I would very much like to thank the Leverhulme Trust for supporting me over the last two years (2012-2014) with a Research Fellowship. Alex Blakeborough and Tony Parker took on many aspects of my usual job as Senior Curator of Vertebrate Zoology at World Museum, National Museums Liverpool during this period. Kathy Lovatt oversaw the construction and development of the database and spent much time helping me clean it; the mistakes and inconsistencies still in it are all due to myself. Danny Boardman plotted the campsite co-ordinates for the First Leichhardt (Port Essington) Expedition onto Google Maps and he, Chris Thompson and Lynn Hagan adapted all the John Gilbert project results for the website. Mary Kenny (Human Resources) and Geraldine Reid (Botany) mentored me throughout the fellowship period.
I also have to thank the members of The Route Group, an email-based group of people who live along the route of the Leichhardt Expedition or are in some way connected with it. The group includes our Patron, Gilbert’s sister’s descendant Pam Pearse, who lives in Sydney, Ian & Sue Flinders (Route Group leaders), Joe Bridgeman (Capella), Marlene Benn (Clermont), Adam Clarke (Taroom), Jim Callcott (Charters Towers), Lyn Bahnisch (Taroom Shire), John Heelan (Pasha Station), Henry and Sue Atkinson (Lucky Downs Station), Rod Fensham, Bruce Lawrie, Bernd Marx, Glen McLaren and Professor Henry Nix.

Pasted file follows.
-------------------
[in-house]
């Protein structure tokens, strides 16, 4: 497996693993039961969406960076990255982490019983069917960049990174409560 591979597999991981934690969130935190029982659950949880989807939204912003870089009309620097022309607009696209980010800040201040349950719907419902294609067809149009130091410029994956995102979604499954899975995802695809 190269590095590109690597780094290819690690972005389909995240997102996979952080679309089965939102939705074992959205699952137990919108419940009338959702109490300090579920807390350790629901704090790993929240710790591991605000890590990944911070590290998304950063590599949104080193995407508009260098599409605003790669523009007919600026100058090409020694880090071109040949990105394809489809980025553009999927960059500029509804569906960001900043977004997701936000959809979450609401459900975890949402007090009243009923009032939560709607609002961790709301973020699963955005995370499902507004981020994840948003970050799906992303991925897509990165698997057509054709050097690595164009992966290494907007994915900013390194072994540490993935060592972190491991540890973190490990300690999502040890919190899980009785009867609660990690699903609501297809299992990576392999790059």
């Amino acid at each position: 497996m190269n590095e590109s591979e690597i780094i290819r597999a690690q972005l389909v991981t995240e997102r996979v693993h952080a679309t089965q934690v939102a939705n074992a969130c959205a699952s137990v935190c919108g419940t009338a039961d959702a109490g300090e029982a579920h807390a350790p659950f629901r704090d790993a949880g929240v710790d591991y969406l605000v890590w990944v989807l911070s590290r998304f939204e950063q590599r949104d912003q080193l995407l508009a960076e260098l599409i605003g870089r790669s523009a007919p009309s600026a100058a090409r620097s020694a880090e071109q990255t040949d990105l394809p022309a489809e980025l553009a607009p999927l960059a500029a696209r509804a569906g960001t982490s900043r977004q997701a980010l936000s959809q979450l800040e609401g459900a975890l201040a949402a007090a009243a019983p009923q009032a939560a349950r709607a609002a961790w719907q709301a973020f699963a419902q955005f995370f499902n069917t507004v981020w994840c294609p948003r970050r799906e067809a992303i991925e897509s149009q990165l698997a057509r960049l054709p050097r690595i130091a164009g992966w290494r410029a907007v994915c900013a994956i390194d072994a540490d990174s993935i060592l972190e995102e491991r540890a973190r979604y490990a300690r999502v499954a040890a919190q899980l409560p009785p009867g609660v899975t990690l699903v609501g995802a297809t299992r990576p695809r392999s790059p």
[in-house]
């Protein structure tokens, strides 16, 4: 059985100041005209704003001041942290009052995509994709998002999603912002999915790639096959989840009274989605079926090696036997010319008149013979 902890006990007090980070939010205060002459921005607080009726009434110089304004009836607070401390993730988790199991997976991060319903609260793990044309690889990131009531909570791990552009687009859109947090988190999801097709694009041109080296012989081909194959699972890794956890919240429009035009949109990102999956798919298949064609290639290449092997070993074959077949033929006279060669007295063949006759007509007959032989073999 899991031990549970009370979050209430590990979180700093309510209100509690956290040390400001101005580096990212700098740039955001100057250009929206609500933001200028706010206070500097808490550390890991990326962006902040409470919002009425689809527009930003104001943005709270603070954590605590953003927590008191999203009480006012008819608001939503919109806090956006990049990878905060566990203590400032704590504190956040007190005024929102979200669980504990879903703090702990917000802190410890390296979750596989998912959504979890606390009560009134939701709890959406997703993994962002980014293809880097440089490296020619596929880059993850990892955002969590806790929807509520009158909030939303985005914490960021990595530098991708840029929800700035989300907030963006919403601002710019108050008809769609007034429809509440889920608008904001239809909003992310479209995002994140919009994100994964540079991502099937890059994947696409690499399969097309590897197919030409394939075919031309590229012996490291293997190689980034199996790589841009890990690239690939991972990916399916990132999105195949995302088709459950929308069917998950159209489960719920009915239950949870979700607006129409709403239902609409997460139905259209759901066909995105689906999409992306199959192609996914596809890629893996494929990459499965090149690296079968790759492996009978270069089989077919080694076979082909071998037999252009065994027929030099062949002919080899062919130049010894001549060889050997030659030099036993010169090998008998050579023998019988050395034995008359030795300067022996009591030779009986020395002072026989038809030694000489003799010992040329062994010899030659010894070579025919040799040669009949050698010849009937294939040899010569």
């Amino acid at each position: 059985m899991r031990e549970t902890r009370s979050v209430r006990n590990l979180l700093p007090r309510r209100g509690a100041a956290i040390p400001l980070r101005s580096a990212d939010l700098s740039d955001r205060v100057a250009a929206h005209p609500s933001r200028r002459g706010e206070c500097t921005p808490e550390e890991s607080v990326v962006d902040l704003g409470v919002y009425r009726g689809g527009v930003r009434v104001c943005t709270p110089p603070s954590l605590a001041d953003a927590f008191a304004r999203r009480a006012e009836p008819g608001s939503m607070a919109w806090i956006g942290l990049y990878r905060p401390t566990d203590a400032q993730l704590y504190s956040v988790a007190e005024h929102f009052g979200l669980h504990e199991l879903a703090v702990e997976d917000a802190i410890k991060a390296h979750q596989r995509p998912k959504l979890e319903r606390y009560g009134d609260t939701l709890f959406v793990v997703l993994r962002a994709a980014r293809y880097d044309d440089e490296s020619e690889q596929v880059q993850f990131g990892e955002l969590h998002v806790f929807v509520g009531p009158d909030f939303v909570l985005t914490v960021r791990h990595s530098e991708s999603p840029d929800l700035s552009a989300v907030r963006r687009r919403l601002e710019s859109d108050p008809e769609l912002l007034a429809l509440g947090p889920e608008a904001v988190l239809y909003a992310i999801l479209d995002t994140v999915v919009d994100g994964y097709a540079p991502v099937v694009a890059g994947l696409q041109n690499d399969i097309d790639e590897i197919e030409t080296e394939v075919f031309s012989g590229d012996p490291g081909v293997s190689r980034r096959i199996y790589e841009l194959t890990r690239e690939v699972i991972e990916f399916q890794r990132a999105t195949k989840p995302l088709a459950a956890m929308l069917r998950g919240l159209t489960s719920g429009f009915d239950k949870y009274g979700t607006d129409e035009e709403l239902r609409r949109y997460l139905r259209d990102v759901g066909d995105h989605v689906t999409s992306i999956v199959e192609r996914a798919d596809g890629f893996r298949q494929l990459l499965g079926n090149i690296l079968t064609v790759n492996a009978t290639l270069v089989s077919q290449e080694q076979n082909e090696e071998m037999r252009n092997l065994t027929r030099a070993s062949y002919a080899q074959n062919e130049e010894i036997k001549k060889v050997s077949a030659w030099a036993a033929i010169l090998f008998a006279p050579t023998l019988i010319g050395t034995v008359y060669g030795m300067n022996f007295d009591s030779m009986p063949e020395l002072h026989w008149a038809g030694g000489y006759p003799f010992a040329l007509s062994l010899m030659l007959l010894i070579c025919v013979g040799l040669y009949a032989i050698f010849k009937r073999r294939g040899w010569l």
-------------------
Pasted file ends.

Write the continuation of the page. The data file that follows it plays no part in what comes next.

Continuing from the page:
The Royal Geographical Society of Queensland took me on their expedition to retrace the Leichhardt Expedition in 1990; Taroom Town Council, Queensland, arranged for me to take part in their Leichhardt Expedition Exposition of 2004 and Charters Towers Town Council for their Leichhardt Expedition Rally in 2006. Glen McLaren most generously provided me with a copy of all three volumes of his thesis, based on his re-tracing the entire route of the Leichhardt Expedition in the early 1990s. Ian and Sue Flinders of Samsonvale, Queensland have for the last few years helped organise and facilitate all my Leichhardt Expedition trips. My thanks go to all of them.
I have extensively referred to the work of Bruce Lawrie, recently retired from The Environmental Protection Agency, Queensland, who in the 1970s revisited five major sites of bird observations made by John Gilbert while on the Leichhardt Expedition of 1844-1845. I have also benefited greatly from Ian McAllan’s advice. Along with other research of Ian’s, I have copiously used his work on Gilbert’s travels between Sydney and the Darling Downs in 1844. In many cases I have used Bruce and Ian’s unpublished material; they have both been extremely generous with information. Ian’s fortitude in managing to read so much of Gilbert’s faded pencil script in his diary for the period before he joined the Leichhardt Expedition is truly remarkable. I have also benefitted greatly from Dan Sprod’s “Leichhardt’s Expeditioners” (Blubber House Press, 2006), in which he published the expedition diaries of John Murphy and William Phillips.